[Openmcl-devel] OpenMCL Versions
justin2 at fagnani.com
Wed Aug 16 19:32:06 PDT 2006
I just joined the list so I could chime in on this issue.
I've used MCL for algorithmic music programs for a little while now,
and I know there's a lot of other's out there who do as well (as well
as OpenMusic, based on MCL). I was looking forward to using OpenMCL
for it's Cocoa support so I could see if I could tie into CoreAudio/
MIDI, but I own a MacBook Pro now, and I'm pretty much left out in
the cold as far as Lisp goes.
> In a perfect world, you wouldn't have to pick one or the other. It's
> not a perfect world. I would certainly rather not have to say that
> OpenMCL doesn't support most current Apple hardware; unless and until
> time and/or money appear for a 32-bit Intel port appear, I have to
> say that.
Can you put some sort of donation link up on the website? I had a
friend do this for a stupid little iTunes utility he wrote. Only a
small percentage donated, but the amounts were pretty decent. He
generated thousands of dollars in donations. Considering that
commercial Lisp packages cost hundreds of dollars, you might see some
very good donation amounts. You can set it up so that if you don't
get a port out you refund the donations, which seems to increase
donation rates quite a bit. I'd certainly donate some if you did
this. It's cheaper than buying a new 64-bit MacBook Pro when it comes
> The good news is that (if rumor sites can be trusted and if the port
> to x86-64/Darwin goes reasonably smoothly) that won't be true
> indefinitely and may not be true for very long. If a 32-bit Intel
> port was started now and was done at end of the year, how much (then)
> current Apple hardware would it support that the 64-bit port doesn't ?
Maybe none, but maybe just the mini and the MacBook, which could
represent 100,000's of units. But there will certainly be millions of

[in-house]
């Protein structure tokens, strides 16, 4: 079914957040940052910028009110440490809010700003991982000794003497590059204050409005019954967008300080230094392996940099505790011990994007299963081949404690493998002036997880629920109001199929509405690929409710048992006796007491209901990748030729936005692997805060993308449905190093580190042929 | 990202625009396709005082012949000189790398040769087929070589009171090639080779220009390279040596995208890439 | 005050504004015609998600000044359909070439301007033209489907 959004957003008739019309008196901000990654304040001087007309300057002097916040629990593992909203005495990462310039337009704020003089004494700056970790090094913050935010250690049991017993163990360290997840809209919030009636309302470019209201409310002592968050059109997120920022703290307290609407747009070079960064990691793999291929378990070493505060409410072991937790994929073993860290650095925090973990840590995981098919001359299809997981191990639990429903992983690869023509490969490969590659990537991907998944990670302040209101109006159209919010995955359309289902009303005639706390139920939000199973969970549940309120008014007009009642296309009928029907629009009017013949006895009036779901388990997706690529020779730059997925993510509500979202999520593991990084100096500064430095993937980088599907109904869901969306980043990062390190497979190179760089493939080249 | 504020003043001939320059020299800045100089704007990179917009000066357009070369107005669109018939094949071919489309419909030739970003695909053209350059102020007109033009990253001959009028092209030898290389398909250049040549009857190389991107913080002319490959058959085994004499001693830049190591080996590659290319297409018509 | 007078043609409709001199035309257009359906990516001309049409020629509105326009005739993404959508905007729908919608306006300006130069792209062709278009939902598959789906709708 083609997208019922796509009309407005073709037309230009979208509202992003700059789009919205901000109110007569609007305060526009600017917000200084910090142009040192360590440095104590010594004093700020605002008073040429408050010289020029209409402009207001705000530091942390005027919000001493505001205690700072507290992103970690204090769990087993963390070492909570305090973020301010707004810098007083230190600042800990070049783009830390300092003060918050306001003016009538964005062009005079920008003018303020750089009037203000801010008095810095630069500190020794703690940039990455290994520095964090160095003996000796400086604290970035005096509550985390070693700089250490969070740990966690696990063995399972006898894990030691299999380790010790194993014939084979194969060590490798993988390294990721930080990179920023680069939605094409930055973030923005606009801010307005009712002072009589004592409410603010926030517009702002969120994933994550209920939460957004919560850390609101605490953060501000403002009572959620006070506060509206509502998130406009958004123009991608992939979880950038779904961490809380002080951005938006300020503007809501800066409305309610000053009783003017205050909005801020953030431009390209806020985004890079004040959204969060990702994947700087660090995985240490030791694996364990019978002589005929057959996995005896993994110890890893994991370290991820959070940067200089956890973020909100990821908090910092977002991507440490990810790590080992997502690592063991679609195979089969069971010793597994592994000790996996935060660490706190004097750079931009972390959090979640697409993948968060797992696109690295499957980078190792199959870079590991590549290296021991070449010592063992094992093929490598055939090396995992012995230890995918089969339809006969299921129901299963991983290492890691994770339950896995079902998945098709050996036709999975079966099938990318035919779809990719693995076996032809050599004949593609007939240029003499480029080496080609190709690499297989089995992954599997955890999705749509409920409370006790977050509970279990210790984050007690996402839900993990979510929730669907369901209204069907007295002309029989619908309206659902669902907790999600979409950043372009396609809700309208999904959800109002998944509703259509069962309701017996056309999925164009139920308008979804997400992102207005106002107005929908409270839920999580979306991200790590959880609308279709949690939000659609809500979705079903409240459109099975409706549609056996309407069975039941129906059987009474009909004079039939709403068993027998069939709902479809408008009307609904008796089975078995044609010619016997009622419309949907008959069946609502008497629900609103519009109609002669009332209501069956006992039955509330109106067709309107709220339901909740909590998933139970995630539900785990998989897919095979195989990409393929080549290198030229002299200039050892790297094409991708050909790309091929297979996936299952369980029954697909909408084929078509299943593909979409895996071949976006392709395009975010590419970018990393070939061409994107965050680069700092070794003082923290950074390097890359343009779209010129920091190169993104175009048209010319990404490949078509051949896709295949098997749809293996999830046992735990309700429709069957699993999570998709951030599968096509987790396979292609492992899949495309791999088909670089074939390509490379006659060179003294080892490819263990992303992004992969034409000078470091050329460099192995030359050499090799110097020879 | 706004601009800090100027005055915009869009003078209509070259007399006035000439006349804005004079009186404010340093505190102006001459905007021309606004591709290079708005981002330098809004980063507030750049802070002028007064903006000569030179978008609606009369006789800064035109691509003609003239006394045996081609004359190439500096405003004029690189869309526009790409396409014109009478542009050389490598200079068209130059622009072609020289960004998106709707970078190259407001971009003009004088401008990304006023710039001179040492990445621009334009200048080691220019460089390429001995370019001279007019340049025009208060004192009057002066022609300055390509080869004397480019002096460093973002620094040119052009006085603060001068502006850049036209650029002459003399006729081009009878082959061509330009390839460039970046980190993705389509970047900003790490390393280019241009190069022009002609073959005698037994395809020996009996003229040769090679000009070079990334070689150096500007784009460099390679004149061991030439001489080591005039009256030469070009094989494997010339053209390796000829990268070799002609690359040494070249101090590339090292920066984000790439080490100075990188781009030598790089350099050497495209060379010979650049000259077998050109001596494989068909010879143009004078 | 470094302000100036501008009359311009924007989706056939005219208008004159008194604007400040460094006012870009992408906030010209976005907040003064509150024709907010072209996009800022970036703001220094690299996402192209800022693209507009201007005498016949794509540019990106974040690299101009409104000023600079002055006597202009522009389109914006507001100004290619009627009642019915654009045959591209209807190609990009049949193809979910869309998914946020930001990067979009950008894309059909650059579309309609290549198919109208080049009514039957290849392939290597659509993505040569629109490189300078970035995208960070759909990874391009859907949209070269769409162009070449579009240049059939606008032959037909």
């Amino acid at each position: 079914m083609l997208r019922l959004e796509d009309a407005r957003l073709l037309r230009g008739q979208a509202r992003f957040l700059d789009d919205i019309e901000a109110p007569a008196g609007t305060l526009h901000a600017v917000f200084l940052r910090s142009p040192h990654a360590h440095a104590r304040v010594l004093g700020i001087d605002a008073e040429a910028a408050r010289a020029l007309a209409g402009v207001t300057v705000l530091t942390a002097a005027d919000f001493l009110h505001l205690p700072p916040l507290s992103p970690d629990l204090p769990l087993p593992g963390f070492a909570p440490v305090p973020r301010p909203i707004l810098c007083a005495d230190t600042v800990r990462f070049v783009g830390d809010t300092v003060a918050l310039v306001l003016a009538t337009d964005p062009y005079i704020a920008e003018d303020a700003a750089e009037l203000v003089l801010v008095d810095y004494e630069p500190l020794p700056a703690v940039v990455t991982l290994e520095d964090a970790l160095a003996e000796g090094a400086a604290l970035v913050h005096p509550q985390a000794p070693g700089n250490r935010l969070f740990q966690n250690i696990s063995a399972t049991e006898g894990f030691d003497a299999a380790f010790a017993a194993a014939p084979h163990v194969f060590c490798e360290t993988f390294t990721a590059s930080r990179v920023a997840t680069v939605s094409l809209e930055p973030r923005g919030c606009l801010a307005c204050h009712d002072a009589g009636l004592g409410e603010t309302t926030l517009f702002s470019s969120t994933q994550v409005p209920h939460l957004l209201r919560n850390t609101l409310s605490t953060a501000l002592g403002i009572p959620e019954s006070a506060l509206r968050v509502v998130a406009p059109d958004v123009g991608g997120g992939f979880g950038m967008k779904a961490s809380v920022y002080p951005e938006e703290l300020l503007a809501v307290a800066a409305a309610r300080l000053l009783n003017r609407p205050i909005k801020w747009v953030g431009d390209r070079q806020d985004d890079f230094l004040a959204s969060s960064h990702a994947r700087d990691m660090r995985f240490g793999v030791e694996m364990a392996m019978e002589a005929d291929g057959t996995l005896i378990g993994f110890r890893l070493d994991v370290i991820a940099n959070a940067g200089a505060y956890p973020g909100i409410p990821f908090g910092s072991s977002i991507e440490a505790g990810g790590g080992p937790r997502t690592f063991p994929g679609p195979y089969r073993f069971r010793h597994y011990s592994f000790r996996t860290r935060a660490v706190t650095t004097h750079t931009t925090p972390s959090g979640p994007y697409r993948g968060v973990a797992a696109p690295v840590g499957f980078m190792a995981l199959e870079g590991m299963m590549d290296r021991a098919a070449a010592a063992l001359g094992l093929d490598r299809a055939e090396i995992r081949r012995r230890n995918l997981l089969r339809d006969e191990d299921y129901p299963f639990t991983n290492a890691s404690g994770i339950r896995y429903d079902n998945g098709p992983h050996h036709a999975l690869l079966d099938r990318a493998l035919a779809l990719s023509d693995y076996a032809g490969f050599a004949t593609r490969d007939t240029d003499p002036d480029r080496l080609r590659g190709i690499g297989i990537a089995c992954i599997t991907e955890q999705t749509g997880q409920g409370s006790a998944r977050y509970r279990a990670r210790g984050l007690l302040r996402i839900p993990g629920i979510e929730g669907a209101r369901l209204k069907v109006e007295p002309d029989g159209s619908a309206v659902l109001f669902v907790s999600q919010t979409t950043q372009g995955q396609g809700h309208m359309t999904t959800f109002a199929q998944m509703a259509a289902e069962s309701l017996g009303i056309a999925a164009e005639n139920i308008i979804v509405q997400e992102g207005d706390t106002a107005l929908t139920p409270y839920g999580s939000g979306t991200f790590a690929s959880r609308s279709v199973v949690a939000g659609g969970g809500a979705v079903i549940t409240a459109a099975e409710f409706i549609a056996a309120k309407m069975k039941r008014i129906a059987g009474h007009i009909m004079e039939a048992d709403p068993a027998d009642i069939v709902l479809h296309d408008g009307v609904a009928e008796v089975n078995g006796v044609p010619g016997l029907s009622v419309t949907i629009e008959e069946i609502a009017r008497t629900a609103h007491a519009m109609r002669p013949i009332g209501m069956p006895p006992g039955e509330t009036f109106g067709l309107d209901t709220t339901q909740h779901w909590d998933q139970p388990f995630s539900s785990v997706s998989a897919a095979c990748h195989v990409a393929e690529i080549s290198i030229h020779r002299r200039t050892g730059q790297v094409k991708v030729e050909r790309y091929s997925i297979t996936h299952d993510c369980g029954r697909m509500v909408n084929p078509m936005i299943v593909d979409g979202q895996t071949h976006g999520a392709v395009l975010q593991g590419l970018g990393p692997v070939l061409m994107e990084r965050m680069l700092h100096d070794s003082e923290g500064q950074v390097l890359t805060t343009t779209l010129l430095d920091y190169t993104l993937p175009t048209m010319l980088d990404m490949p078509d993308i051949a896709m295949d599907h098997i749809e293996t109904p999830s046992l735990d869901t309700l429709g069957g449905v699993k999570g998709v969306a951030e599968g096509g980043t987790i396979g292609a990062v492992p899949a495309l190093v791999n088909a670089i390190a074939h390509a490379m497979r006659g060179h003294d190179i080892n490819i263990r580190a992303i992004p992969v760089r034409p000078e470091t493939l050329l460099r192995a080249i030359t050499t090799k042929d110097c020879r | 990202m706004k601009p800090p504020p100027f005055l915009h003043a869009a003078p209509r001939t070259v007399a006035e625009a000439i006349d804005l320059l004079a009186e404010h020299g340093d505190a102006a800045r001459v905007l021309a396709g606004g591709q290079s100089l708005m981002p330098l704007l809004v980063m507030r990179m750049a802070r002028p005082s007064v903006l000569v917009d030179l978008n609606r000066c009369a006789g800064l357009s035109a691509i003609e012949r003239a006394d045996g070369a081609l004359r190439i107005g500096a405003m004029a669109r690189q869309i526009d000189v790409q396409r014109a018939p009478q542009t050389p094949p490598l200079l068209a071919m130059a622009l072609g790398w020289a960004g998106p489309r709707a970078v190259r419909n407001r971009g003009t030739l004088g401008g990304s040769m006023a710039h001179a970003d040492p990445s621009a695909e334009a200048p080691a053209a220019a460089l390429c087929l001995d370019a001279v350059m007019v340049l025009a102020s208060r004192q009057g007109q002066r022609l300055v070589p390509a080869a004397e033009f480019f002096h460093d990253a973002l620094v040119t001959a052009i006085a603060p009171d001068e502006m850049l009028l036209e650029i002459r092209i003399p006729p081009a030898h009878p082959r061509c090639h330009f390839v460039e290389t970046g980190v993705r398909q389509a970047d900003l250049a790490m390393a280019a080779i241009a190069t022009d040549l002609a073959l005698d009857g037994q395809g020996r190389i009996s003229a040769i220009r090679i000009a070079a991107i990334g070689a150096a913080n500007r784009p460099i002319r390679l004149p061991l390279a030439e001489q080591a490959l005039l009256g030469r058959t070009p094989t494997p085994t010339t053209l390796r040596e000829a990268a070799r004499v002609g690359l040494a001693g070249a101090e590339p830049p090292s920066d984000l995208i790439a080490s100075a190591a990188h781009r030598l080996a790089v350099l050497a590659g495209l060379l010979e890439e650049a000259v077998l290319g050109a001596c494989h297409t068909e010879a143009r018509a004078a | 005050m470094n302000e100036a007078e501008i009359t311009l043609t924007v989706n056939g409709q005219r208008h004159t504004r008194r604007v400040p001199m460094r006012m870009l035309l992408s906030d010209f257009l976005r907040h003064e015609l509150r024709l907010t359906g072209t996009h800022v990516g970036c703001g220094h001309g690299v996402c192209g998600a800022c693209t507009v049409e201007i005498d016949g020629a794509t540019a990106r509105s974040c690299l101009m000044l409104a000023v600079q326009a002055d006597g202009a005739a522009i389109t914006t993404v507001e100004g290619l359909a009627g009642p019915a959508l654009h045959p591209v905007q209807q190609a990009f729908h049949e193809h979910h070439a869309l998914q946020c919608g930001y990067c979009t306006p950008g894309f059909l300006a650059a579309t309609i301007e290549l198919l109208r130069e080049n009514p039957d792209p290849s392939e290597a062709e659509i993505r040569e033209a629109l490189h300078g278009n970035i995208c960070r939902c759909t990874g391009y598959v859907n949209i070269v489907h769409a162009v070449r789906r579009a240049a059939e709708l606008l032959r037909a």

very new 32-bit Intel Macs that aren't going to be replaced for a while.
> One of the things to bear in mind is that (unlike the PPC and Sparc
> and (AFAIK) MIPS architectures), x86 progams generally benefit from
> being compiled in 64-bit mode: 64-bit programs generally burn memory
> and cache lines faster, but (unlike their counterparts on saner
> architectures) 64-bit x86 programs have twice as many registers
> available to them. C compilers like that at least as much as Lisp
> runtime systems do, and the Intel world has additional motivation
> for switching to 64 bits beyond the (still fairly esoteric) need
> to overcome address space limitations.
The advantage of the extra registers is often overstated. On average
it looks like much less than a 10% performance increase. Some
specific apps really use the extra registers, and OpenMCL might be
one of them, but even then it's not some insane performance boost.
> I'm not sure how long it'll take for 32-bit Intel systems to turn into
> G3s (and however long it takes there will certainly still be many
> millions of them out there).
I hate to think that I'll need to upgrade my brand new notebook soon
just to run Lisp. Apple really has sold a ton of Intel iMacs,
MacBooks, MacBooks, and Mac minis recently. A lot of people are left
out. The most recent G3 is only 3 years old. There's going to be a
lot of 32-bit Macs around 3 years from now. There will be whole CS
and music labs full of Intel Macs this fall.
I hope there's a way that it's worth it to you to do this.
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